This study was compiled from the Club for Growth’s Congressional Scorecard, which evaluates lawmakers based upon their commitment to limited government and pro-growth policies. What we found was that while some freshmen have lived up to the promises they made to the tea party movement, dozens of them are big-spenders and are no different from many of the veteran Republicans they serve with.
We covered the Club’s Congressional Scorecard back in March, the results of which were based on dozens of voters related to fiscal issues, including the repeal of ObamaCare, cutting market distorting energy subsidies, and a wide range of spending cuts.
Gary Johnson, the former two-term Governor of New Mexico (1995-2003) and 2012 Libertarian Party presidential nominee, has dropped his first ad of the general election campaign.
The ad, which has no narration, only captions, notes that Johnson vetoed 750 bills during his eight years in office, has the best record of job creation of any candidate running in the fall, including Barack Obama and Mitt Romney, and left New Mexico with a $1 billion budget surplus at the end of his last term. The end of ad notes that the Libertarian Party isn’t just a party, rather it encompasses the “People,” urging voters to “participate in [their] freedom”:
The filibuster has been brought back up in American politics. Frustrated by the failure to move the Import-Export bill out of his chamber (though it did pass last night), Senate Majority Leader Harry Reid (D-NV) has once again brought up the idea of the so-called “nuclear option” to get rid of the procedural tactic to stall legislation:
Senate Majority Leader Harry Reid (D-Nev.) will not attempt to strip Republicans of their power to filibuster before the November election but is leaving open the possibility if Democrats hang on to the Senate.
The Democratic leader caused a stir on Thursday when he slammed a Republican objection to passing Export-Import Bank legislation without amendments and said he should have listened to colleagues who pushed for changes in Senate rules.
But Reid on Monday said he has no plans to attempt to limit Republicans’ ability to block legislation by a tactic known as the constitutional option — or, by critics, as the “nuclear option.”
“We’re not going to do it this Congress,” Reid told The Hill.
Democrats are leaving open the option of rewriting the filibuster rule if they keep their Senate majority. Republicans are unlikely to push for such reform if they capture the chamber because they are ideologically opposed to curtailing the power of the Senate minority.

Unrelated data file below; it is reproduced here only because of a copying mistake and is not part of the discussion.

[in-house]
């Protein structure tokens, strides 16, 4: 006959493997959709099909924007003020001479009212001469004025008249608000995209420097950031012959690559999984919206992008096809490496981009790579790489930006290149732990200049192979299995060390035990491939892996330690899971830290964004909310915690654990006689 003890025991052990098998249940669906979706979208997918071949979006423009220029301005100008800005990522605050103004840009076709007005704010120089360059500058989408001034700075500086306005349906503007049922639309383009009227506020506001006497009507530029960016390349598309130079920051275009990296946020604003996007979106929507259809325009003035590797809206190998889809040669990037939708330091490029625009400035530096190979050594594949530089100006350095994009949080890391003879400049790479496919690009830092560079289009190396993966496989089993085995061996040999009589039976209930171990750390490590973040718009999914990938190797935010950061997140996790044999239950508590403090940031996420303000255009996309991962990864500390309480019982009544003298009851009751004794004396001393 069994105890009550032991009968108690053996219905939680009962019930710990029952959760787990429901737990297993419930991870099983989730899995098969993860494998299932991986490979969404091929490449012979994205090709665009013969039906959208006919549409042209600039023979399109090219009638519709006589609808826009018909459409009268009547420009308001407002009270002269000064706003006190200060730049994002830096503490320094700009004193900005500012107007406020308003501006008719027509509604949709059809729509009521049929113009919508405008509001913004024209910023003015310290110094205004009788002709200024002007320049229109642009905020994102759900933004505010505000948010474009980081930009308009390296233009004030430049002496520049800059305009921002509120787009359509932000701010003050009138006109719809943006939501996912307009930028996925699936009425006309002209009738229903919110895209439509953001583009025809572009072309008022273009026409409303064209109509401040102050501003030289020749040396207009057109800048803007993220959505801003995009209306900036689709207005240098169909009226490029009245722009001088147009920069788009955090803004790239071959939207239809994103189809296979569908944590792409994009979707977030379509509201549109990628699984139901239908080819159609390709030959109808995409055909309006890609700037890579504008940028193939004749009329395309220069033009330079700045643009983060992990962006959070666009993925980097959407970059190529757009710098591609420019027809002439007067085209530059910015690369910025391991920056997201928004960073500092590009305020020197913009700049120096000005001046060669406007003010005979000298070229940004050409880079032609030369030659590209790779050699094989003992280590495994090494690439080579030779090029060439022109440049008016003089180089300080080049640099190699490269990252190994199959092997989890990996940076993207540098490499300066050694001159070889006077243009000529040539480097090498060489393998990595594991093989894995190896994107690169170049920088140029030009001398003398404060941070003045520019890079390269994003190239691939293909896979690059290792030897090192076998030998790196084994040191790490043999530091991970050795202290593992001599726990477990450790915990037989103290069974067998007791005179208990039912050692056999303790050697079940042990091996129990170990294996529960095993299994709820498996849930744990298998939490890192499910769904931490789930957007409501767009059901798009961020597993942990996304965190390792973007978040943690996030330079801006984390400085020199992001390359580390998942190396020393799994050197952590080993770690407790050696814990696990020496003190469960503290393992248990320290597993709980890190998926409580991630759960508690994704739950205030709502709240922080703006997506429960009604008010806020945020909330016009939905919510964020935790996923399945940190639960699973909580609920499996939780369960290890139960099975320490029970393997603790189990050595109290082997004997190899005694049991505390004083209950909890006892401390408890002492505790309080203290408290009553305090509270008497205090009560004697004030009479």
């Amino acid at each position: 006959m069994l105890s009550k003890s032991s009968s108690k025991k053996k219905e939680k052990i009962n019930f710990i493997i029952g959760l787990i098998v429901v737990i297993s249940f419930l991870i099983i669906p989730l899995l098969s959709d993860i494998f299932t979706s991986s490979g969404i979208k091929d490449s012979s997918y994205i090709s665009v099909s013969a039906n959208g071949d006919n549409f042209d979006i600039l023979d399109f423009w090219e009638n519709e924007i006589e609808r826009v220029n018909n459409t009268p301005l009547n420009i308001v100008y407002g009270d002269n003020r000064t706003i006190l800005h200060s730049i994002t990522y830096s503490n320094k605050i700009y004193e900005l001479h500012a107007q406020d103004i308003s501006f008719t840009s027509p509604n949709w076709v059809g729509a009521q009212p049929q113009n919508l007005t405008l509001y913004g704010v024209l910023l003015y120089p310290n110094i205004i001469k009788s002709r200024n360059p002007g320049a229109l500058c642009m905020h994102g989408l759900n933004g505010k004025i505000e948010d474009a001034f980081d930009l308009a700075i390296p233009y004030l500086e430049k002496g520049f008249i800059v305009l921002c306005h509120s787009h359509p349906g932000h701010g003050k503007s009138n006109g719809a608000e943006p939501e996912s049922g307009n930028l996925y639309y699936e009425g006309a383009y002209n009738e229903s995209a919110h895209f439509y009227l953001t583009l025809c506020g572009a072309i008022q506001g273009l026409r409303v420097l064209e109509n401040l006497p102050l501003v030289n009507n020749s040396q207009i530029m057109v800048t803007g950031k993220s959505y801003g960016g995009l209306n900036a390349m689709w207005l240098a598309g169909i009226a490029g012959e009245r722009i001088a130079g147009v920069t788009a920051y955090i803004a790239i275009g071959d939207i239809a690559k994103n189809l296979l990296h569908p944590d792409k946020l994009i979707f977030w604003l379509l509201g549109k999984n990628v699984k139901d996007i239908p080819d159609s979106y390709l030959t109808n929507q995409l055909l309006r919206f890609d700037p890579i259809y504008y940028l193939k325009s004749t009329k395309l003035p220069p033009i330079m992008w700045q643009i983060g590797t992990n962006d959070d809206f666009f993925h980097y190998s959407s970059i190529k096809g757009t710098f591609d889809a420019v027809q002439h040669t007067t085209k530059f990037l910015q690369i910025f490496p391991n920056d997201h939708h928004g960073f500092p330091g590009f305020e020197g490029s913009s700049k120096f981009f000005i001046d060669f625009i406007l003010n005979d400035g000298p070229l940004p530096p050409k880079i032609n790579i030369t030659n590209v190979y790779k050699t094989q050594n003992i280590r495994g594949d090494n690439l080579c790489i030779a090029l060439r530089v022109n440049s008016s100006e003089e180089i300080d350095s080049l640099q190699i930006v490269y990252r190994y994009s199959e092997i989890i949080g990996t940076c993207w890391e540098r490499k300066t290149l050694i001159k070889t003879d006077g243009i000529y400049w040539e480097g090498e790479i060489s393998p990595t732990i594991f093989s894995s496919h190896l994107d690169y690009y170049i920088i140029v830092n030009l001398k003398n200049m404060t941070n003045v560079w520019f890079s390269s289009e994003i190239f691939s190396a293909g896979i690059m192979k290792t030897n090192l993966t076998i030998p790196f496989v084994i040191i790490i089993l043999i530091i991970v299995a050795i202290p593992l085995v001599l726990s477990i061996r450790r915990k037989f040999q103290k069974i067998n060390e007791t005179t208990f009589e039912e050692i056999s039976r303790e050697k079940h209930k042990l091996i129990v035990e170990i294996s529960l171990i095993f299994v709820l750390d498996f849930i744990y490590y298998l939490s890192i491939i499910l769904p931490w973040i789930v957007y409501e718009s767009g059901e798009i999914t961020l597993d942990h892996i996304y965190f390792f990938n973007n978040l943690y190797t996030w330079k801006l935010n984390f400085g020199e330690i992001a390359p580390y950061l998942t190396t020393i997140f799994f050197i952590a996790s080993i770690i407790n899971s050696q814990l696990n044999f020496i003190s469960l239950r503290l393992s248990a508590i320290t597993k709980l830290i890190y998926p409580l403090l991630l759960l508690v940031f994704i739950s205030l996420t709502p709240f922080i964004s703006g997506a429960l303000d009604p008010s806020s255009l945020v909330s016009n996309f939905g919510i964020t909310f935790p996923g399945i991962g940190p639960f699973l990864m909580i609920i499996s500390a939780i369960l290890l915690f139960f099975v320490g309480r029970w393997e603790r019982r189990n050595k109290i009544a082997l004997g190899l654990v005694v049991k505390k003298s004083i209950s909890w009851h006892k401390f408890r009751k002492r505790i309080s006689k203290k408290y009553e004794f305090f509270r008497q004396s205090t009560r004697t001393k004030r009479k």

Should our government be able to indefinitely detain and deny a trial to American citizens suspected of a crime? Given the Constitutional guarantee of due process, that question could seem a bit absurd. Yet late last year the House and Senate gave us new provisions in the NDAA, one of which is the allowance of indefinite detention of American citizens.
This isn’t some heavy handed attack on freedom levied by the Democrats. It’s not even some measure that passed narrowly in the House before Harry Reid forced it on us in the Senate. No, this attack on freedom carries much bipartisan support. Both Republicans and Democrats support this insanity.
Last month I wrote a piece about Justin Amash, the Congressman from Michigan who is fighting to fix the indefinite detention provisions in the NDAA. Amash has been outspoken on this issue, and his time to fight is coming soon.
The answer to Amash’s concerns over the 2012 NDAA was to reinforce habeas corpus “for any person who is detained in the United States.” Though that sounds pretty good, Amash addresses this answer in a letter to his Republican colleagues:
Much like the 2010 mid-terms, the budget deficit will be an issue that we’ll hear a lot about leading into the fall. In a speech yesterday in Iowa, Mitt Romney gave us a taste of what to expect as he slammed President Barack Obama for his spending spree:
Mitt Romney today said he would lead Americans out of President Obama’s “debt and spending inferno,” warning a crowd that the country faces a financial crisis that “threatens what it means to be an American.”
Romney spoke today in the very room where he stood on the night of the Iowa caucuses in January, the candidate’s first trip to the state since then, this time no longer focused on the close results at the polls but instead solely on President Obama, whom he accused of “feeding” rather than “putting out” what he dubbed the “spending fire.”
“A prairie fire of debt is sweeping across Iowa and across the nation and every day that we fail to act that fire gets closer to the homes and the children we love,” said Romney. “Now you know also that this is not solely a Democrat or Republican problem. The issue isn’t who deserves the most blame. The issue is who is going to do what it takes to put out the fire. Now the people of Iowa and America have watched President Obama nearly four years now. Much of that time, with Congress controlled by his own party. And rather than putting out that spending fire, he’s been feeding it.”
“He has spent more and borrowed more. The time has come for a president, a leader, who will lead. I will lead us out of this debt and spending inferno. We will stop borrowing unfathomable sums of money we can’t even imagine from foreign countries we’re never even going to visit,” said Romney. “I will work with you to make sure we put out this spending and borrowing fire.”
With the conservative sphere beginning to finally coalesce around Mitt Romney, like a soap opera that has just gone on way too long, the conservatives are now going into full defense mode of the Mitt and his hairdo. He may not be the best choice, but as far as they’re concerned, he’s the only choice.
Which leads to idiotic tweets like this:
If you’re not part of the solution, you’re part of the problem. That means if you’re not for Mitt Romney, you’re for Barack Obama.
— Kevin Eder (@keder) May 7, 2012
At this point, not voting for Romney is like being in a plane w/ no working engines but not jumping bc you don’t trust parachutes. cc @keder
— Will Antonin (@Will_Antonin) May 12, 2012
Or maybe even this:
Hardcore libertarians should vote for Romney because he’ll at least give you something and Obama would take everything @kesgardner
— Adam D Seidel (@AdamDSeidel) May 13, 2012
No doubt these tweets are emerging because of fear that disgruntled Republicans may vote for Ron Paul or, heaven forbid, Gary Johnson of the Libertarian Party, instead for the GOP’s presumptive nominee.